[zeromq-dev] C++ assertion failed with Java client

AJ Lewis aj.lewis at quantum.com
Tue Feb 7 16:04:52 CET 2012

On Mon, Feb 06, 2012 at 05:08:22PM -0600, Pieter Hintjens wrote:
> On Mon, Feb 6, 2012 at 5:15 AM, Staffan Gimåker <staffan at spotify.com> wrote:
> > We want to avoid relying on features that will never make it
> > upstream as much as possible, so a work flow as outlined below makes
> > more sense to me personally.
> >
> >  * Propose a change upstream, either as an idea or a patch.
> >  * Hopefully get it reviewed and accepted.
> >  * Start using it internally, maintain it until it's available in an
> > upstream release.
> >
> > If there was a "staging" repo where things got discussed and reviewed
> > first, then accepted, and eventually merged to master, with any
> > changes in it having a higher chance of survival, it's a work flow
> > I'd consider.
> Indeed. This makes much sense. I've previously argued for using
> multiple repos for such separation but consensus was to use branches
> in one repo. Thus, the master branch is a staging area, and we then
> merge surviving (tested, proven) changes onto version branches.

Ok, this is what I was missing.

> The main problem with relying on a review process is that, by
> experience, it rarely happens. We've proof of that over the last years
> as Martin Sustrik has diligently sent patches to this list, yet they
> are rarely reviewed. At the same time, downstreaming such "trusted"
> patches to 2.1 stable has on more than one occasion created broken
> releases.
> And the notion that some team has the right to "accept" or "reject"
> patches is bogus in an open source community. Who elects these group?
> Why are they special? What if they never actually use 0MQ themselves,
> how then do they judge the economics of a change? In fact the only
> people who can judge the pros and cons of a feature are real users.
> And they can't do this by review, they have to be able to use the
> code.
> My conclusion, from observing our work over years, is that only real
> use can validate patches, and this will take time, often many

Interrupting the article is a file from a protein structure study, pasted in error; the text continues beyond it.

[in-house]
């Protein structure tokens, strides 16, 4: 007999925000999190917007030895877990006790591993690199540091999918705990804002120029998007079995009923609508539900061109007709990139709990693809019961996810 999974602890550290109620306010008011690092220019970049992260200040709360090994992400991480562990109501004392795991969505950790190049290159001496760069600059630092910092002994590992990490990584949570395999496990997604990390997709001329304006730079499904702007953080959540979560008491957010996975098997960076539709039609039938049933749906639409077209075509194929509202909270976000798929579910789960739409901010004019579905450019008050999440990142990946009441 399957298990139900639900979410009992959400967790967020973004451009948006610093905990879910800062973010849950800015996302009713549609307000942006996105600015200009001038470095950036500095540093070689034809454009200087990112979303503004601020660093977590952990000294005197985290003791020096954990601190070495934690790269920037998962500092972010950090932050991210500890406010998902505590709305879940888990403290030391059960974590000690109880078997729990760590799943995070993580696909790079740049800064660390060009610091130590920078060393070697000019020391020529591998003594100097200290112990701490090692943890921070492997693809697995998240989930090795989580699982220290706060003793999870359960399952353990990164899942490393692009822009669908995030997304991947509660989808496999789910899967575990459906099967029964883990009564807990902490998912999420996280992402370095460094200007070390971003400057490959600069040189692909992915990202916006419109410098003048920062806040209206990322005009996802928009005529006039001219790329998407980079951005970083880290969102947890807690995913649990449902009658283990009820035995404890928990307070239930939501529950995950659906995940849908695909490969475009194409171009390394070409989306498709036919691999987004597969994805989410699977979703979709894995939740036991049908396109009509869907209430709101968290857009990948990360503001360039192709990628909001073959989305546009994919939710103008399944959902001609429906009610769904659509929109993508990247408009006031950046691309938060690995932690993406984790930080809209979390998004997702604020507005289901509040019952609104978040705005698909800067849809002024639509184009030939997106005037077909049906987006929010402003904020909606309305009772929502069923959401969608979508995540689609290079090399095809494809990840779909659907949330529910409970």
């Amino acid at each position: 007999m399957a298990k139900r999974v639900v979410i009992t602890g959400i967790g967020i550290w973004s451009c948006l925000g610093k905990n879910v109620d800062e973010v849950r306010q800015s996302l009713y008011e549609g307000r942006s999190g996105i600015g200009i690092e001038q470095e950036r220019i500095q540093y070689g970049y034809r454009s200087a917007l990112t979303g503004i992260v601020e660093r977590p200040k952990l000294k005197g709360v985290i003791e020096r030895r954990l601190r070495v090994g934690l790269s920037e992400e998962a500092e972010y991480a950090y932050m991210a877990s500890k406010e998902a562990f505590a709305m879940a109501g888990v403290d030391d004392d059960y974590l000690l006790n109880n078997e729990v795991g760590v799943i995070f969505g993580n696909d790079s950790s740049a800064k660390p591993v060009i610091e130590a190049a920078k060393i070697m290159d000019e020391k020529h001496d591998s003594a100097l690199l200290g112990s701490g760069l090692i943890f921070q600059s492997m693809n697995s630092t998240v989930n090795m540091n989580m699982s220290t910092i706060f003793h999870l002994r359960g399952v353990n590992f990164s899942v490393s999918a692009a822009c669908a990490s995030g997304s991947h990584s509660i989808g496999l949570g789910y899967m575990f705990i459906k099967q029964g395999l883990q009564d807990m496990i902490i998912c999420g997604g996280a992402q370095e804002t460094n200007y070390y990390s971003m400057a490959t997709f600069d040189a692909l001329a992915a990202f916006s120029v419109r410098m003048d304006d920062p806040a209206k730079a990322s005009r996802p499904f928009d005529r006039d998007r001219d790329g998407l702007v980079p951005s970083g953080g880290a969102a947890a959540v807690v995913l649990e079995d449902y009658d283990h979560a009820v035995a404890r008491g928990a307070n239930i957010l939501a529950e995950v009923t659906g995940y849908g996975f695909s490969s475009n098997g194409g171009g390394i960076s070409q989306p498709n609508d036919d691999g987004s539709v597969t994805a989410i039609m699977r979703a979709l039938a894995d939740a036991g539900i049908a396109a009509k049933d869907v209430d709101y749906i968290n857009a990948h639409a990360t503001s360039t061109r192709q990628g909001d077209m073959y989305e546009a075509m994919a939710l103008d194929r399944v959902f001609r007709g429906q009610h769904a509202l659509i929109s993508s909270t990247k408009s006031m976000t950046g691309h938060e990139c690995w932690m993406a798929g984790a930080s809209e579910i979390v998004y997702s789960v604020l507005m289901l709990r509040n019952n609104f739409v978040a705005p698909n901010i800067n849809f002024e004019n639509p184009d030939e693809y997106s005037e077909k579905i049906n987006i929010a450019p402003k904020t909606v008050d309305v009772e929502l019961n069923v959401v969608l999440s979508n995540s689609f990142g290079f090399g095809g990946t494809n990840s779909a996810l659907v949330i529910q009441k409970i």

> iterations as patches zoom in on the right solution. One cannot demand
> every contributor to immediately produce perfect solutions. It creates
> an insurmountable barrier. Thus, the goal of getting changes into use
> rapidly, via a "this is experimental" area. And the least surprising
> place is libzmq master.

I think this makes sense too.  "Check in early, check in often."   

> I'm writing a detailed analysis and explanation of the history of our
> current processes, which should allow an empirical approach to our
> work. Opinions don't have much value, they are by definition biased.
> We need quantitative measures that can be tracked over time. This is
> what I'd like to capture.

Great! Looking forward to reading it.

> As for feature creep, we have the tools to manage that. They are the
> documented APIs and protocols. These are contracts that cannot be
> broken. They may be extended but anything that people do not use can
> be removed (and is, over time).

Yeah - it seems like we definitely need some more tests to verify these
are maintained.  I guess as long as the binding authors are using the
master branch (at least occasionally), there should be early warnings if
things are broken.

Thanks for the explanation - this makes much more sense to me now.
AJ Lewis
Software Engineer
Quantum Corporation

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